It's also well provided with connections: we've mentioned the audio side but there are also composite video outputs (one for each audio output), S-Video, VGA, three USB sockets (one of them on the front), RS232 and even a PC keyboard socket, plus the Ethernet we referred to above.

Noisy distractions

As we've come to expect from modern servers, initial setting up is pretty painless. That said, we ended up a little disenchanted with the remote control. It has a tendency to skip two
or three lines on a menu when we only wanted one and reaction from the server can be surprisingly slow.

In terms of basic sound quality, we were definitely impressed. The assumption tends to be that dedicated CD players are top of the heap in terms of quality, while servers and multi-format players are well down at the bottom.

Well, it isn't always the case and this machine puts on a performance that wouldn't in any way shame a £300 CD player. Sadly, a drawback it shares with all the other servers we've encountered is the mechanical noise it makes from hard disc and multiple internal fans.

For our most critical listening, therefore, we put it outside in the hall and used long interconnects, but, of course, the remote control doesn't work through a wooden door! A glass-fronted hi-fi cabinet could be a partial solution, but we're waiting eagerly for the first silent, or truly whisper-quiet server.

Crisp audio

Unwanted noise dealt with and there's some real class to the sound. By contrast with the Escient, for instance, it's much the same sound from hard disc or CD direct.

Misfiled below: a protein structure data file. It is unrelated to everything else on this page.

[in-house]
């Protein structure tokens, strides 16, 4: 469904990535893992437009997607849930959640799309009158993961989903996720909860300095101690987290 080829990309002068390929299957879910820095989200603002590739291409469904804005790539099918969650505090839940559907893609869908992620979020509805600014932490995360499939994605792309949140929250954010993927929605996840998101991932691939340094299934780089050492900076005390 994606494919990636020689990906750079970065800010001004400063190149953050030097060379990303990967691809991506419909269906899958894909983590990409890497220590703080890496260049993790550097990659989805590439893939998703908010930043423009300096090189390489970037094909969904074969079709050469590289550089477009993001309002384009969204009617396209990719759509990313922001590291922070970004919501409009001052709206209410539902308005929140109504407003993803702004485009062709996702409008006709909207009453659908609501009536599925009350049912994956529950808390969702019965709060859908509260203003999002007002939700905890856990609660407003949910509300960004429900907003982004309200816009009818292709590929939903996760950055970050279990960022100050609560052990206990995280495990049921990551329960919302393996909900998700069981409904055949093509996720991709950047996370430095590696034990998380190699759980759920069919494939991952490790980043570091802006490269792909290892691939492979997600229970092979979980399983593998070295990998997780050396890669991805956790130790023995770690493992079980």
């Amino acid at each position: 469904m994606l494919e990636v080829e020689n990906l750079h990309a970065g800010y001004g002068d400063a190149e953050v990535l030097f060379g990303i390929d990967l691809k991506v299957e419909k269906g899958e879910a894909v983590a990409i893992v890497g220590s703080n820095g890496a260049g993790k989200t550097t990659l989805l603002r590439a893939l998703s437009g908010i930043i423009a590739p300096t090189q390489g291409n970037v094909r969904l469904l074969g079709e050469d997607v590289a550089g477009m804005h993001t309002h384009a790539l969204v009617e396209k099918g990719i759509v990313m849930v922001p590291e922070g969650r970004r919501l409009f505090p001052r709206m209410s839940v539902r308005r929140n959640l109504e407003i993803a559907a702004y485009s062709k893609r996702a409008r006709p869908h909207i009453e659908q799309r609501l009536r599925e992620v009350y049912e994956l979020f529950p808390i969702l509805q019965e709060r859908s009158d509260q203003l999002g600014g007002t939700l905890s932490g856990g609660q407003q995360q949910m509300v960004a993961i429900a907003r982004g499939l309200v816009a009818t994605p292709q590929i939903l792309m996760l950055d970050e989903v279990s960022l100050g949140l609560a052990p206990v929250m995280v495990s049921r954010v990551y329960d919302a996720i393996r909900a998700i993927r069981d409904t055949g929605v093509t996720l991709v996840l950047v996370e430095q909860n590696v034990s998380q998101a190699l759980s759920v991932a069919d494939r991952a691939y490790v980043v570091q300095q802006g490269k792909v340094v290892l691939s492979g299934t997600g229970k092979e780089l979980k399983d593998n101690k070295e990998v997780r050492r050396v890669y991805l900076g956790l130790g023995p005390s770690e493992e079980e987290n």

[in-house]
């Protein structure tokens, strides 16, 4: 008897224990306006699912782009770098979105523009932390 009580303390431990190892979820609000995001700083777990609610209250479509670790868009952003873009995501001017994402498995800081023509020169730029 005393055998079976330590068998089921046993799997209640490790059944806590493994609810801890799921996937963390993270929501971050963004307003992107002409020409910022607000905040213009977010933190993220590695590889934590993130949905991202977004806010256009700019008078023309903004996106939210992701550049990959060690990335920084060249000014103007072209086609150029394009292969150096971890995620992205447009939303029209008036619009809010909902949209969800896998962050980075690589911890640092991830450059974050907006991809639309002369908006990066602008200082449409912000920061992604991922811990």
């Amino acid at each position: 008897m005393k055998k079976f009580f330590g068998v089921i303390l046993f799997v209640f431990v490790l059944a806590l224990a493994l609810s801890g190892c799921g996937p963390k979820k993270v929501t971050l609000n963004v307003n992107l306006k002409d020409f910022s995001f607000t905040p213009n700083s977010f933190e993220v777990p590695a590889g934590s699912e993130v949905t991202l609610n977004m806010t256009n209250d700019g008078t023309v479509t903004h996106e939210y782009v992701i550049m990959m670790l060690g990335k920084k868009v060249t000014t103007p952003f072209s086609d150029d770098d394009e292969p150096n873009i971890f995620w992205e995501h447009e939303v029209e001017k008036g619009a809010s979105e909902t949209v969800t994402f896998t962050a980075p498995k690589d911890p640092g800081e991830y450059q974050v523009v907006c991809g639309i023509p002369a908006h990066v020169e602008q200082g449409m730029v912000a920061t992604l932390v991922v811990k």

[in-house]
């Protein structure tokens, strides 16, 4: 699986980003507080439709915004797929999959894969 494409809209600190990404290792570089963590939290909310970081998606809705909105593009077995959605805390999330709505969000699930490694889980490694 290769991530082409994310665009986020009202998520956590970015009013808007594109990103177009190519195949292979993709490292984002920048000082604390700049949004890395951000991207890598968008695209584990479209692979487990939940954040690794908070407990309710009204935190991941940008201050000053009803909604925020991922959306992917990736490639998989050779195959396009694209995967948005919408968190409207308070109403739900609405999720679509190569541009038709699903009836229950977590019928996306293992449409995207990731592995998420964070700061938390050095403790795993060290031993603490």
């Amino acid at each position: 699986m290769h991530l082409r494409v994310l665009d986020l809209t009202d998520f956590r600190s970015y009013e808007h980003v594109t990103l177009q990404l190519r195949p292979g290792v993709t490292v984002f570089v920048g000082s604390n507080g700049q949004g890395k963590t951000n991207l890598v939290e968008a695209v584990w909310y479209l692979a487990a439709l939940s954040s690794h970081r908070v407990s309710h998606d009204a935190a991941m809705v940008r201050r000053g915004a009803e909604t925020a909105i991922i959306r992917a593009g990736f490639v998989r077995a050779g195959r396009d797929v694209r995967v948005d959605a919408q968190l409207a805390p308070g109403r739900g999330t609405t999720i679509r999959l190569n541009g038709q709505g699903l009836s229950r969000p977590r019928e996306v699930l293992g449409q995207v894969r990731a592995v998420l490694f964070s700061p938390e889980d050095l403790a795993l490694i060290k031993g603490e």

For a start, there is no sign of noise breakthrough from computer circuits or the switch-mode power supply and the tonal balance seems nice and natural. The sound has a pleasing clarity and crispness and, as one listens to more and more tracks, it becomes clear that there's an admirable degree of detail in evidence, too.

Even stereo imaging is good, with a clear and stable lateral spread and fair-to-decent coverage of depth. To be picky, there's a little coloration in the midrange which contributes some chestiness to male voices and a little extra 'quack' to larger saxophones.

But bass is really very well controlled and nicely extended, with a good combination of rhythmic precision, while the treble is clear and open and only a little short of the standard achieved by good CD-only players.

Justifies the price?

In short, this is a fine bit of audio performance, confirmed by lab measurements that look a lot like those we expect from competent CD players. Unfortunately, with this server we can't see the blueprint for the perfect device, either in a hi-fi separates system or an installation.

In the case of the latter, it can be assumed that MP3 will be used and the capacity isn't an option, but we don't see why full CD-quality shouldn't be available. 240 hours may be an average collection for most but not, we strongly suspect, for the readers of this magazine.

And the noise is a real nuisance if the Musicserver is to be primarily the heart of a 'real' hi-fi. What's more, £1,200 buys quite a nice laptop PC, that does everything the Musicserver does and more, very conveniently...